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How To Find Out If You're Experiencing Testosterone Deficiency

How To Find Out If You're Experiencing Testosterone Deficiency
By Rory Cassidy Updated
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We spoke to Dublin based GP Dr Emmett Byrne about testosterone deficiency and encouraging men over 40 to become more proactive about their health.

The physical impact of ageing is something all men have to come to grips with. While some men can maintain peak athletic performance throughout their 40s others may notice a decline in physical strength from our fourth decade. That decline is more pronounced in some men and can be due to decreasing testosterone levels.

Testosterone is a hugely important hormone for men. It is responsible for physical male characteristics such as strength, muscle size, bone mass, fertility, and sex drive. Testosterone also impacts men's emotional wellbeing. As men get older, particularly from 40 onwards, their testosterone levels can decline causing a loss of libido and difficulty getting or maintaining erections. Declining testosterone also contributes to other symptoms such as fatigue, low mood, and a slowing down of the metabolism, resulting in a tendency to gain weight. 

"From a psychological perspective, it has a very big impact on our mood and anxiety levels," explains Dr Emmett Byrne, former Leinster player, and specialist in cardio-metabolic health and men's health. “You may start to get more anxious, and your mood may begin to drop a little bit. Your quality of life definitely takes a hit because it is directly related to your metabolism slowing down and your energy levels going down as well." Dr Byrne adds.

Dr Byrne believes that there are three broad physical symptoms of testosterone loss in men.

“Number one would be fatigue,” he says. “A guy comes home from a day's work and falls asleep in his chair at seven o'clock. The second is loss of strength and muscle tissue.  The third is reduced libido or sex drive. The problem is many of these symptoms happen with age anyway, but with lower levels of testosterone this happens at a more significant rate. Another physical symptom is a tendency to gain weight”.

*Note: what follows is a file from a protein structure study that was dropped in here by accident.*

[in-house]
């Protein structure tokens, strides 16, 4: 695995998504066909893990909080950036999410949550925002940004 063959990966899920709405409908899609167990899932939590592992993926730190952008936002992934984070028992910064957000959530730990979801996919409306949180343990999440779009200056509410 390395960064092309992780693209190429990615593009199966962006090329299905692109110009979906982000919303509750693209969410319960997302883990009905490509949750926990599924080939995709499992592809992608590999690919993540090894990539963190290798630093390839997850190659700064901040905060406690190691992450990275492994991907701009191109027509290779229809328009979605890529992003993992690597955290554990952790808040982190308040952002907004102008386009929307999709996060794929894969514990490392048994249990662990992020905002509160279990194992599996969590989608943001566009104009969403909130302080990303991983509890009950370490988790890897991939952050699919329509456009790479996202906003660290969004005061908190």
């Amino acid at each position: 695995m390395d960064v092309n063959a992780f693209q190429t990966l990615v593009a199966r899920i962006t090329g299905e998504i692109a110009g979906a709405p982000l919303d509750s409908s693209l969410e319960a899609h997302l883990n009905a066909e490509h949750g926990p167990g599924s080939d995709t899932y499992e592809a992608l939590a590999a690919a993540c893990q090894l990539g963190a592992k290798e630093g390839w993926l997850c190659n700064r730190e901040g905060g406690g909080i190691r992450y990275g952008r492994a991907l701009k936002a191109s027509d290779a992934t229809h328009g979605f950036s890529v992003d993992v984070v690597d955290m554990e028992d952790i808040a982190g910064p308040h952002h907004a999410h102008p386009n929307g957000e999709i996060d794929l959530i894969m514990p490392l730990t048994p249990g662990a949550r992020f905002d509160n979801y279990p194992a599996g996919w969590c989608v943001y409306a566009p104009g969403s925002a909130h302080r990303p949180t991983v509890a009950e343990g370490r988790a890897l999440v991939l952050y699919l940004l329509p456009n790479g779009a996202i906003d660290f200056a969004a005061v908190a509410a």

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"Low testosterone affects everyone differently and not everyone needs treatment but there are guys, who through no fault of their own, will have lower testosterone and it's going to impact their quality of life unless they get treated."

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Dr Emmett Byrne is a Dublin-based GP and qualified strength and conditioning specialist. He is currently completing an advanced fellowship in metabolic and functional medicine through the American Academy of Anti-Ageing Medicine.

Dr Byrne is eager to stress that a healthy lifestyle helps to keep testosterone levels in a normal range. He explains that physical exercise and activity, good nutrition, getting a good amount of sleep at night, and keeping stress levels low are crucial “If you're not managing that, then you're more likely to accelerate the rate of declining testosterone.  A healthy body and mind help to preserve and maintain good testosterone levels, reducing the need to start treatment," Dr Byrne explains.

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Men who have been diagnosed with other conditions for example type II diabetes or obesity are less likely to make the connection between low testosterone and the symptoms they are feeling as they are more likely to put it down to their diagnosis and so it is important if anyone is feeling a combination of the symptoms above to get checked out by their GP.  

“While the awareness of testosterone deficiency has probably never been higher there is still a long way to go and the important thing is for men who haven't been actively monitoring their health to visit their doctor if they have any concerns that low testosterone may be impacting their lives." Dr Emmett concludes.

Learn more about the importance of testosterone for physical and emotional well-being as well as the signs and symptoms of testosterone deficiency by visiting www.testosteronedeficiency.ie.   

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This campaign is for an Irish audience and has been funded and produced by Besins Healthcare. 

References available on request. 

BHUK/2022/334- ROI. November 2022

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